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We may not be nice, but . . .

We may not be nice, but . . .

Loose Cables is an occasional, irreverent look behind the scenes at testing computer products, in particular, at IDG's InfoWorld lab in the US. Our insights are gleaned during the long hours spent testing products and even longer hours sorting through outrageous vendor claims and press releases. Some of the insights are technical, some are political, and some are just funDuring a research project we spoke with a VIP at Citrix. We were investigating the practicality of using Citrix's WinFrame product to catapult 386-class machines into the era of modern applications, rather than upgrading every last desktop every few years. The Citrix solution sounded intriguing, because it would greatly extend the life span of older machines on non-power-users' desktops.

Not so, Citrix said. Or at least, it doesn't "position" the product that way. Instead, it's positioned as a remote access or glorified remote-control product. But it could be used to supply modern applications to the desktop, we pressed. Amid much hedging, our friend at Citrix finally clued us in to the real issue: Citrix positions WinFrame the way it does because it doesn't want to upset Microsoft and Intel.

We understand its caution, because Citrix depends on Microsoft's support to develop its product; eliminating the drive for constant desktop operating system upgrades would probably not make Redmond happy. Nonetheless, it seems a disservice to the industry not to pursue the possibility.

In the long run, it probably doesn't matter. We tend to agree with a fellow industry type who made the observation that Microsoft is probably just waiting for Citrix to perfect WinFrame before either buying the technology or the company.

We've long said that the world will come to an end the day a common kitchen appliance - say, a toaster - is IP-enabled. Recent reports suggest that day is nearing.

On the move

Alan Shugart, a legend in the storage business and CEO of Seagate Technologies, said that he expects business to be very good in '97. We're happy for him.

What we're not so happy about is his analysis of the most dynamic portion of the market: in a Reuters report, Shugart noted that "products with mobile-computing applications, such as notebook computers, hand-held data-collection devices, and cellular phones, were the fastest growing market, explaining the current 'almost insatiable demand' for high-performance drives."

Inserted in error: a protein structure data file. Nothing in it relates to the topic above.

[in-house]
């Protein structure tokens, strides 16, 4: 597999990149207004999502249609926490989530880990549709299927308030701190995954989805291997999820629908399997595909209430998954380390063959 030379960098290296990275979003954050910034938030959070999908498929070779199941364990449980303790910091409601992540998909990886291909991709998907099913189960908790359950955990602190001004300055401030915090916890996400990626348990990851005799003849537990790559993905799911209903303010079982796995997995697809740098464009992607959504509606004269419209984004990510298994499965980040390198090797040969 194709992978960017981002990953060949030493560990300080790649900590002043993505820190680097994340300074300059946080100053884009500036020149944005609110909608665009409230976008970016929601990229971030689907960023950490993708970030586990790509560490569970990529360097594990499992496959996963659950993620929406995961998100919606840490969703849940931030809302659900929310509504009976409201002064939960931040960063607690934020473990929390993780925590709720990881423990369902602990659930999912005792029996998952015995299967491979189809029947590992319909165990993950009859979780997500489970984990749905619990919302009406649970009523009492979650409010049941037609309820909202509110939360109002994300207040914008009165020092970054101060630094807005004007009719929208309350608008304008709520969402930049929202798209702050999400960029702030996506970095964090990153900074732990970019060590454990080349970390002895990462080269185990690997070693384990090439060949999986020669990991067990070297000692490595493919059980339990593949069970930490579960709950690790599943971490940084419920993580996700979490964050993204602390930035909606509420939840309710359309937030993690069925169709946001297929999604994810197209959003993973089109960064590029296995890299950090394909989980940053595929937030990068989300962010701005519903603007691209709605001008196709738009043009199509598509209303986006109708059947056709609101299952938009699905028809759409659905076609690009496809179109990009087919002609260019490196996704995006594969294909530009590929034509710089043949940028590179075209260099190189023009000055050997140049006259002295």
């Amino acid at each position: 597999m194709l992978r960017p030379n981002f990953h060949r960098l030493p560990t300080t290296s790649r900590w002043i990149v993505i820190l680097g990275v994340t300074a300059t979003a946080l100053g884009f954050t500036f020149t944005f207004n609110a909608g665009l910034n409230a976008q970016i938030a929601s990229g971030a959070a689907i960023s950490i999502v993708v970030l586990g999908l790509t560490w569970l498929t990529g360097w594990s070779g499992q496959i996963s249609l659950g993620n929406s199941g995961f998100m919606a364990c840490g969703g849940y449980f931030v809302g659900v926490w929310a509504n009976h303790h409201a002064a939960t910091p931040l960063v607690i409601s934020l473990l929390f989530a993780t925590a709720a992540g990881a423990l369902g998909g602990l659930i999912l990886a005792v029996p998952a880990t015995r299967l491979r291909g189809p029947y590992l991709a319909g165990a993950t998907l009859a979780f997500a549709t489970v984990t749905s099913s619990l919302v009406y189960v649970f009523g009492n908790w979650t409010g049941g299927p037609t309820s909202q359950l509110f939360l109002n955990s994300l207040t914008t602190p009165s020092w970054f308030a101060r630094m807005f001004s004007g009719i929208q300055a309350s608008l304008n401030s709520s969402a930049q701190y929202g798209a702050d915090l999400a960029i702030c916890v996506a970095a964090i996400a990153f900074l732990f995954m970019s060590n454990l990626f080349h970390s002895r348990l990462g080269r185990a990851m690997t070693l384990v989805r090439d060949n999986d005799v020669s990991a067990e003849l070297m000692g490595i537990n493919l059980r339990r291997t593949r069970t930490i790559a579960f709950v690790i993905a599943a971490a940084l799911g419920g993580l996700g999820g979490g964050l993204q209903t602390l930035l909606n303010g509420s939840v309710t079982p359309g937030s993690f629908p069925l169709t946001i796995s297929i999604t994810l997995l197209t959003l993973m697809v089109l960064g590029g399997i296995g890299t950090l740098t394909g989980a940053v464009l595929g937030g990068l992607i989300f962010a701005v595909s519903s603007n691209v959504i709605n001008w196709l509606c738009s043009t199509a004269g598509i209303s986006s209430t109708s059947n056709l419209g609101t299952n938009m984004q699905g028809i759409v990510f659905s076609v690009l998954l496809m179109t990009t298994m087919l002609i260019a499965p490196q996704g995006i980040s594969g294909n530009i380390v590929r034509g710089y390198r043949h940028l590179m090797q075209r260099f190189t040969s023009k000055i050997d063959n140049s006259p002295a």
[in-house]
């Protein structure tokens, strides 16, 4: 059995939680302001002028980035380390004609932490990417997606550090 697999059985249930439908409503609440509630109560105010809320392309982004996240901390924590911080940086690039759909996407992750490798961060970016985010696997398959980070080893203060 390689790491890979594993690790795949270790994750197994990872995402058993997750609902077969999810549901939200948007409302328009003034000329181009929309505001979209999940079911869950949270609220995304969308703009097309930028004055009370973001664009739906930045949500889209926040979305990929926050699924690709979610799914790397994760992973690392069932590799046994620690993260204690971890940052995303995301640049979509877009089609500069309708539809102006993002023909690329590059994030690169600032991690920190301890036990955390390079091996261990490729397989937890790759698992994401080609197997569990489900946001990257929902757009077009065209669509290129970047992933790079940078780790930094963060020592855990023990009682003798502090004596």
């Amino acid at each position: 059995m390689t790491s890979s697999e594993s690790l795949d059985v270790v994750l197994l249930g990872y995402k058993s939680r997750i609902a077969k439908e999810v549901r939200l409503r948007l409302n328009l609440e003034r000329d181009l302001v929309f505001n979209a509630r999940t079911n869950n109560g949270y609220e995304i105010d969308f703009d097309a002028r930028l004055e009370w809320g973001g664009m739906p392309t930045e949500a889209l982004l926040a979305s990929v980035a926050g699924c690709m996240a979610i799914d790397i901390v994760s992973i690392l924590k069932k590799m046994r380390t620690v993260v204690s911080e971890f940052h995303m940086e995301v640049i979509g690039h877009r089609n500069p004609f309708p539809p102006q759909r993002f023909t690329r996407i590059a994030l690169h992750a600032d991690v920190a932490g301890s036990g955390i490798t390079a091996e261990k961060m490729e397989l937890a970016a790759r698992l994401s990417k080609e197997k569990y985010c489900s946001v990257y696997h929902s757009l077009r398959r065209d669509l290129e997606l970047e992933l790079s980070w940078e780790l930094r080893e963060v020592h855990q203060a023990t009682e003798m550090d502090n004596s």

Notebook computers with high-performance drives are one thing. Data-collection devices make sense, too. But cell phones? With high-performance hard drives? You heard it here first. The IP-enabled toaster can't be far off.

Keep a close watch on what Microsoft is saying in its current end-user licence agreements (EULAs). The Microsoft Office 97 licence agreement stipulates that the separate components "may not be separated for use on more than one computer", effectively making the administrative tool pointless because you'd have to run it locally on the server anyway.

Jobs for the girls

Much has been said about the big Apple-Next-Steve Jobs deal that went down recently. But one fact that didn't escape our critical eyes was Apple chief technology officer Ellen Hancock's prominent presence in recent Apple OS announcements.

Many of you will remember Hancock from her days as a senior vice-president at IBM and her similar role at many OS/2 announcements. Could this be an omen? Is the entire Apple OS project doomed to follow OS/2 - lauded by technologists but shunned by users? That would be a switch from Apple's current OS but probably not quite what it's looking for.

Most of the recent Apple-Be-Next operating system slalom has left us decidedly uninterested. In the words of one newspaper, "what Apple needs now is management, not technology." And we agree.

But one piece of the Next announcement did catch our eyes: "IBM and Motorola, Apple's partners in the PowerPC alliance, are supportive of the Next acquisition, although IBM questioned why Apple was not using IBM's AIX operating system, Hancock said."

Why isn't Apple using IBM's AIX operating system? Hmmm . . . there are lots of options that Apple could pursue that would have at least some chance of rescuing the company. However, using AIX is not one of them.

The thought of a Unix-based Macintosh is strange enough with Next's Unix variant. And at least Next's flavour has been carefully crafted to be as friendly as possible. The thought of a Macintosh running AIX, the very embodiment of arcane, is positively bizarre. We don't expect to see it happen any time soon - if ever.

E-mail us at: loose_cables@infoworld.com


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